The authors concluded that a reduction in dietary fiber has a major impact on the behavior and physiology of horses. They recommend feeding at least half a bale of first cutting hay per day, or offering free choice hay.

As horsemen we know that when horses are denied access to pasture to partake in their natural grazing habits of eating small amounts for up to 16 hours a day, health and behaviour issues arise, such as the development of gastric ulcers and chewing of wood fences and stall walls. Eating bedding, box-walking and weaving are also negative effects of horses not having sufficient “chewing -time”

As trainers it is not always easy to balance energy levels, race recovery and race-readiness with a high-fibre diet particularly when the focus is on a calorie-dense diet for maximum energy output and muscle repair. 

Vuma Horse Feeds has always believed in providing nutrient dense, whole grain rations with processed maize for maximum digestibility. The whole grains include oats, sunflower and barley and apart from providing starch and some protein, as well as fat in the case of sunflower, the different whole grains provide a certain amount of roughage (tough outer hulls) while also fulfilling some of the searching behaviour of horses by allowing them to pick through the different grains. More roughage and different shaped grains, also allow for slower eating.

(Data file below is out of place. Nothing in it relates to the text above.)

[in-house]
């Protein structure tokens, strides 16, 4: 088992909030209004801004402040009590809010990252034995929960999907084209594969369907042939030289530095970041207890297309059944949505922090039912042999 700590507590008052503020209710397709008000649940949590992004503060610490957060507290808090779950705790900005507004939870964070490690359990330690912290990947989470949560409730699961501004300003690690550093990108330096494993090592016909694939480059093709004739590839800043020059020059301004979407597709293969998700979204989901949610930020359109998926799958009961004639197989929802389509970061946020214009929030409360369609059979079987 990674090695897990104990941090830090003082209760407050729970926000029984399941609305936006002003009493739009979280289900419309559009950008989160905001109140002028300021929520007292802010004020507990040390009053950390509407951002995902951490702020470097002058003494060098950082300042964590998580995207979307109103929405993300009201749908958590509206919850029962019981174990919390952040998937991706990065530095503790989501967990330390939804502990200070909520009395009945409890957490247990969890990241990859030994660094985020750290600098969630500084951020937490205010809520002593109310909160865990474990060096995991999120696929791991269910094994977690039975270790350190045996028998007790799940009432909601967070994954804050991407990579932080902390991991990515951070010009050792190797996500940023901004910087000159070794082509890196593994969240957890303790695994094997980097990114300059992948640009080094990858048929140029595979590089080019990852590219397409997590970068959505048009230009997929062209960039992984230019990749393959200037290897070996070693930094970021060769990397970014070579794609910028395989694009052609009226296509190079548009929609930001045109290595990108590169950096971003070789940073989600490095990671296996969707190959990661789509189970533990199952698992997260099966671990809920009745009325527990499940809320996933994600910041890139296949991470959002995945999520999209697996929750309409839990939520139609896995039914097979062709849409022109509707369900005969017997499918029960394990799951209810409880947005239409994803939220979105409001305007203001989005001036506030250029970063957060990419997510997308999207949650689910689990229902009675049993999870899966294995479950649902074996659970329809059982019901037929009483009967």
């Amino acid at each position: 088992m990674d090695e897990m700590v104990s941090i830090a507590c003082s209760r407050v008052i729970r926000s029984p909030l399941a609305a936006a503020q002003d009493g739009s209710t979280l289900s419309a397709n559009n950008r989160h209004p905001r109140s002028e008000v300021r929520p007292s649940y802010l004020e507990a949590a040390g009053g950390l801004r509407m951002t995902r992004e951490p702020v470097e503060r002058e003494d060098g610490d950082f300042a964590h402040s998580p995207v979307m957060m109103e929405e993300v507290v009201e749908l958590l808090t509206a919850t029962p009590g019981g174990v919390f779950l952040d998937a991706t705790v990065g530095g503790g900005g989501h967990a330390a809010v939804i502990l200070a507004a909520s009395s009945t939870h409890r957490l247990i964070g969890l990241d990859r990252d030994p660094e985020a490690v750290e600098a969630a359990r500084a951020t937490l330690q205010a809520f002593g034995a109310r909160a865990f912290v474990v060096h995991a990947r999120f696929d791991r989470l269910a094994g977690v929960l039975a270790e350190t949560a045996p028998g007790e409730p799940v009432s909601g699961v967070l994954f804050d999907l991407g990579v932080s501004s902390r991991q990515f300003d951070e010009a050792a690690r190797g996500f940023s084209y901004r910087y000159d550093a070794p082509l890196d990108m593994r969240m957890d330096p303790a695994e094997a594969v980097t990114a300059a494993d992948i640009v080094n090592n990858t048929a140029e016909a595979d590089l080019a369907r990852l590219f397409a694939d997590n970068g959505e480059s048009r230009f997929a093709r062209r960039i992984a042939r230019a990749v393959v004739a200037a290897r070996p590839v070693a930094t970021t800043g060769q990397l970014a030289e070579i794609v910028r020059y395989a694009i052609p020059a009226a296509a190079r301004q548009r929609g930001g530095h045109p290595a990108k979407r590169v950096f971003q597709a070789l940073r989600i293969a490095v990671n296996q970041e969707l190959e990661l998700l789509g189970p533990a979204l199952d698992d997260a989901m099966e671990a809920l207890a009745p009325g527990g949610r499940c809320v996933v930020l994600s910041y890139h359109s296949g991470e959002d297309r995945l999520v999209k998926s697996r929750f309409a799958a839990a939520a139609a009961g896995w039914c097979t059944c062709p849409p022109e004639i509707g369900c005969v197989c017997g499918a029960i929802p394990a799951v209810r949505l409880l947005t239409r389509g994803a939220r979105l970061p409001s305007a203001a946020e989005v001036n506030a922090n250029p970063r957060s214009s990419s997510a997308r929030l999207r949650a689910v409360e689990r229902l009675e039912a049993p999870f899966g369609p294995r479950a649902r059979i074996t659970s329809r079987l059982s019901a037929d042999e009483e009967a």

Coarse muesli mixes not only have a lower density than pellets but they are harder to pick up and furthermore, the horse cannot grip so much in one mouthful. Thus the format of the concentrate assists in controlling the rate of concentrate intake which is probably as important as controlling that of forage intake. If feed is eaten rapidly, less saliva is produced and the sudden flow of concentrated feed into the stomach causes a rapid secretion in acid. This is exacerbated if a horse has stood for a prolonged period with no access to feed.

It is possible to try to further reduce the rate of concentrate consumption of horses by mixing chaffs into the feed. The idea is that the forage requires a lot of chewing and cannot be swallowed until it is properly macerated. Thus, feeding time is prolonged. However, horses vary their rate of feed consumption during a meal, eating more quickly at the outset and many are also very adept at tossing the hay out of the manger, if it is not chaffed small enough!

Chewing movement in horses produces saliva which, due to its high bicarbonate and mucous content, buffers acid in the stomach. Thus reduced “chewing time” will lead to increased stomach acid which may lead to the urge to chew bedding and wood. 

The main objective with race-horse nutrition is to provide optimal energy while ensuring optimal health. This can be achieved by feeding a range of feeds like the nutrient dense range of muesli feeds from Vuma, by ensuring that the horses’ meals are spread into as many small meals as practically possible, and by providing sufficient roughage in the form of good quality hay and Lucerne, also spread throughout the day.